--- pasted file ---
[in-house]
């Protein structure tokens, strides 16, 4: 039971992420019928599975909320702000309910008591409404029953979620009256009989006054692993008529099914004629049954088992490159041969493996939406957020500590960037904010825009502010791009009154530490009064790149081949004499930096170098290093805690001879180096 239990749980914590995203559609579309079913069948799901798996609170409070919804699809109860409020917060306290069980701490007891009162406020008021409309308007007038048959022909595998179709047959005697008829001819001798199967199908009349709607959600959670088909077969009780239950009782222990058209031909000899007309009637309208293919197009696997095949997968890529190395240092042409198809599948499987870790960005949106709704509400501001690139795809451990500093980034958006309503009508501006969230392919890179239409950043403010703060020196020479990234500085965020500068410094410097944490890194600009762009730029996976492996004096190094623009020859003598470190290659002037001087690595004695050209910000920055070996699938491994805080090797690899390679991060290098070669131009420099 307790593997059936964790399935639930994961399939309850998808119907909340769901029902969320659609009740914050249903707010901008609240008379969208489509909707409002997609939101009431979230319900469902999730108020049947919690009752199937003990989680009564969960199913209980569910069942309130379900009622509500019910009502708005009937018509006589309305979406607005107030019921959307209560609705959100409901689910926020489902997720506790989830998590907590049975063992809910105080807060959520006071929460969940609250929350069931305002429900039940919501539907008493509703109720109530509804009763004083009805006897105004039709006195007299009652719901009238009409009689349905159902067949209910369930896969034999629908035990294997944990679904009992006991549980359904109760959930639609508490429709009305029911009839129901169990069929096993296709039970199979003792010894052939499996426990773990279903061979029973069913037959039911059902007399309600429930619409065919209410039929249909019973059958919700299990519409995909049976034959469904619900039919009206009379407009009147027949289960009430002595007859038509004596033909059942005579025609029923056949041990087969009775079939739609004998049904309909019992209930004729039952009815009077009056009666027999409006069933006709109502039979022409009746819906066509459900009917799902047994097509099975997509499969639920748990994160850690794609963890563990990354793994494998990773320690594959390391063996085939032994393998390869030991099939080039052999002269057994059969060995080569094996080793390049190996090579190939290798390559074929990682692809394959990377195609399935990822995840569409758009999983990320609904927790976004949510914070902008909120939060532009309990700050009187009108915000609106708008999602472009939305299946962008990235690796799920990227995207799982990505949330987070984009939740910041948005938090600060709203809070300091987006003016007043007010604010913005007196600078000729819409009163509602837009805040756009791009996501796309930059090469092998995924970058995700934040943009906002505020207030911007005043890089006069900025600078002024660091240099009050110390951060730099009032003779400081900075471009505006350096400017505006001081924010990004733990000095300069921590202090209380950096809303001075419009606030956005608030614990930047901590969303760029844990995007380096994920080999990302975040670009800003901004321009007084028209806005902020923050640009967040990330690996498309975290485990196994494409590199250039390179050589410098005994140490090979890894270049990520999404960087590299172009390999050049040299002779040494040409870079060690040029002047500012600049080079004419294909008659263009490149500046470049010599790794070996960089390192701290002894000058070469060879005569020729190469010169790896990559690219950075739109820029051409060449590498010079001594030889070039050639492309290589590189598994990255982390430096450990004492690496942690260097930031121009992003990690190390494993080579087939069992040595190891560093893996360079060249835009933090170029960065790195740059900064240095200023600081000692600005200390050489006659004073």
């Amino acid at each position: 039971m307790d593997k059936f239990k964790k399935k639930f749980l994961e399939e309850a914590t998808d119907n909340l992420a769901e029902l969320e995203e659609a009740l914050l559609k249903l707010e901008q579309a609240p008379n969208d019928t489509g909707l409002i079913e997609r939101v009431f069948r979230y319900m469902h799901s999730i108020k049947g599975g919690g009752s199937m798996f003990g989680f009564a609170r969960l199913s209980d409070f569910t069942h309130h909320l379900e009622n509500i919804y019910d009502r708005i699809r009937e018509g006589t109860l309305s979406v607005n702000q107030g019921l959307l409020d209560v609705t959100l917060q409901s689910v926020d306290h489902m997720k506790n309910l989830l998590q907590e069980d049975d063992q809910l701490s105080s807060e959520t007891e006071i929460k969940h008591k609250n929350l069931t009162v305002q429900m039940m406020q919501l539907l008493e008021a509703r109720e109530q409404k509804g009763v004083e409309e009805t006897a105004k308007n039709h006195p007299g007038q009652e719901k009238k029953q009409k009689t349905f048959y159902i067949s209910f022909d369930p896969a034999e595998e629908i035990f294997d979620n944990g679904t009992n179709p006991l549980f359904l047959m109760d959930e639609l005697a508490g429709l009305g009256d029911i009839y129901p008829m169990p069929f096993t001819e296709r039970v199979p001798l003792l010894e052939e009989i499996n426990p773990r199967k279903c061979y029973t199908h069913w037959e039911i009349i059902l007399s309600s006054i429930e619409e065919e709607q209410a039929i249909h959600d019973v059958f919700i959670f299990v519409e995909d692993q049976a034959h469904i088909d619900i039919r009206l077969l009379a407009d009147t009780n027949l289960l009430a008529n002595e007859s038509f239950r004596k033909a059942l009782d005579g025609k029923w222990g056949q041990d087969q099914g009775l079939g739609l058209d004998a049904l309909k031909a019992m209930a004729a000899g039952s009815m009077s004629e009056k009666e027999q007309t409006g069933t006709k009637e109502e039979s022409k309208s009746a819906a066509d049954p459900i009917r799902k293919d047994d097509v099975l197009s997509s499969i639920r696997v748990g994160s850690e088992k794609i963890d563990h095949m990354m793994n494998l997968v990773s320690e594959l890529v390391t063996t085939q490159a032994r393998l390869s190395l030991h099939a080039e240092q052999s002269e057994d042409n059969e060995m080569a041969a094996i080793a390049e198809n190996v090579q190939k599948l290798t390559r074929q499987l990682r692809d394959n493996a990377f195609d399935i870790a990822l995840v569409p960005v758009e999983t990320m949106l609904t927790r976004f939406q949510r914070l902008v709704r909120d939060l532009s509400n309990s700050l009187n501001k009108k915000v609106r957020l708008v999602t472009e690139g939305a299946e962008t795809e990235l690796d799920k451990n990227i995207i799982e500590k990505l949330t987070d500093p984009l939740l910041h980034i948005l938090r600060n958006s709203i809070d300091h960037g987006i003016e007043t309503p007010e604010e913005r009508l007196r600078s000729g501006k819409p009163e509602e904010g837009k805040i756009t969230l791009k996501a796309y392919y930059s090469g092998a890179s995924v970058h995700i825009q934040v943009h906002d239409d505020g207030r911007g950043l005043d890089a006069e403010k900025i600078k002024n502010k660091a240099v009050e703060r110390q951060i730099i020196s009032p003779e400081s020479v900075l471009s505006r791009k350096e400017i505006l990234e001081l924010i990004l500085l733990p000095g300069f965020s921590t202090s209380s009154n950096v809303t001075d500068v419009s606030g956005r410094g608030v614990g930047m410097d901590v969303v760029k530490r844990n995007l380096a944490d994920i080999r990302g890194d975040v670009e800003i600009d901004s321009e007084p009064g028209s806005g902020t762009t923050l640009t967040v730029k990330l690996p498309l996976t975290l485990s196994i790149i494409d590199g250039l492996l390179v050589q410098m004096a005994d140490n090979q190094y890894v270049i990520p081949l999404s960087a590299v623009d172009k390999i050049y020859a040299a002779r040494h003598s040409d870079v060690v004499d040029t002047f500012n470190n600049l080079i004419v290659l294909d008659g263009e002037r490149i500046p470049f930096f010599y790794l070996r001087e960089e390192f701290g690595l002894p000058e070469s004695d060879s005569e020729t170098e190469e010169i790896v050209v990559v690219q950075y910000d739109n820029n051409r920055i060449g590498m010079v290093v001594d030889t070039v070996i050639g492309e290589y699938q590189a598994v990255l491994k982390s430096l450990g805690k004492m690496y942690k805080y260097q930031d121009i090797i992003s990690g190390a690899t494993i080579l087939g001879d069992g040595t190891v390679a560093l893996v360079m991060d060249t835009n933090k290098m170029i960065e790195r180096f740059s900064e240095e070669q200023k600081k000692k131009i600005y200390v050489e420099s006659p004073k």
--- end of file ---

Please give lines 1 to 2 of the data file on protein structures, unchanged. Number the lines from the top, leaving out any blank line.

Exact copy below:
[in-house]
């Protein structure tokens, strides 16, 4: 039971992420019928599975909320702000309910008591409404029953979620009256009989006054692993008529099914004629049954088992490159041969493996939406957020500590960037904010825009502010791009009154530490009064790149081949004499930096170098290093805690001879180096 239990749980914590995203559609579309079913069948799901798996609170409070919804699809109860409020917060306290069980701490007891009162406020008021409309308007007038048959022909595998179709047959005697008829001819001798199967199908009349709607959600959670088909077969009780239950009782222990058209031909000899007309009637309208293919197009696997095949997968890529190395240092042409198809599948499987870790960005949106709704509400501001690139795809451990500093980034958006309503009508501006969230392919890179239409950043403010703060020196020479990234500085965020500068410094410097944490890194600009762009730029996976492996004096190094623009020859003598470190290659002037001087690595004695050209910000920055070996699938491994805080090797690899390679991060290098070669131009420099 307790593997059936964790399935639930994961399939309850998808119907909340769901029902969320659609009740914050249903707010901008609240008379969208489509909707409002997609939101009431979230319900469902999730108020049947919690009752199937003990989680009564969960199913209980569910069942309130379900009622509500019910009502708005009937018509006589309305979406607005107030019921959307209560609705959100409901689910926020489902997720506790989830998590907590049975063992809910105080807060959520006071929460969940609250929350069931305002429900039940919501539907008493509703109720109530509804009763004083009805006897105004039709006195007299009652719901009238009409009689349905159902067949209910369930896969034999629908035990294997944990679904009992006991549980359904109760959930639609508490429709009305029911009839129901169990069929096993296709039970199979003792010894052939499996426990773990279903061979029973069913037959039911059902007399309600429930619409065919209410039929249909019973059958919700299990519409995909049976034959469904619900039919009206009379407009009147027949289960009430002595007859038509004596033909059942005579025609029923056949041990087969009775079939739609004998049904309909019992209930004729039952009815009077009056009666027999409006069933006709109502039979022409009746819906066509459900009917799902047994097509099975997509499969639920748990994160850690794609963890563990990354793994494998990773320690594959390391063996085939032994393998390869030991099939080039052999002269057994059969060995080569094996080793390049190996090579190939290798390559074929990682692809394959990377195609399935990822995840569409758009999983990320609904927790976004949510914070902008909120939060532009309990700050009187009108915000609106708008999602472009939305299946962008990235690796799920990227995207799982990505949330987070984009939740910041948005938090600060709203809070300091987006003016007043007010604010913005007196600078000729819409009163509602837009805040756009791009996501796309930059090469092998995924970058995700934040943009906002505020207030911007005043890089006069900025600078002024660091240099009050110390951060730099009032003779400081900075471009505006350096400017505006001081924010990004733990000095300069921590202090209380950096809303001075419009606030956005608030614990930047901590969303760029844990995007380096994920080999990302975040670009800003901004321009007084028209806005902020923050640009967040990330690996498309975290485990196994494409590199250039390179050589410098005994140490090979890894270049990520999404960087590299172009390999050049040299002779040494040409870079060690040029002047500012600049080079004419294909008659263009490149500046470049010599790794070996960089390192701290002894000058070469060879005569020729190469010169790896990559690219950075739109820029051409060449590498010079001594030889070039050639492309290589590189598994990255982390430096450990004492690496942690260097930031121009992003990690190390494993080579087939069992040595190891560093893996360079060249835009933090170029960065790195740059900064240095200023600081000692600005200390050489006659004073």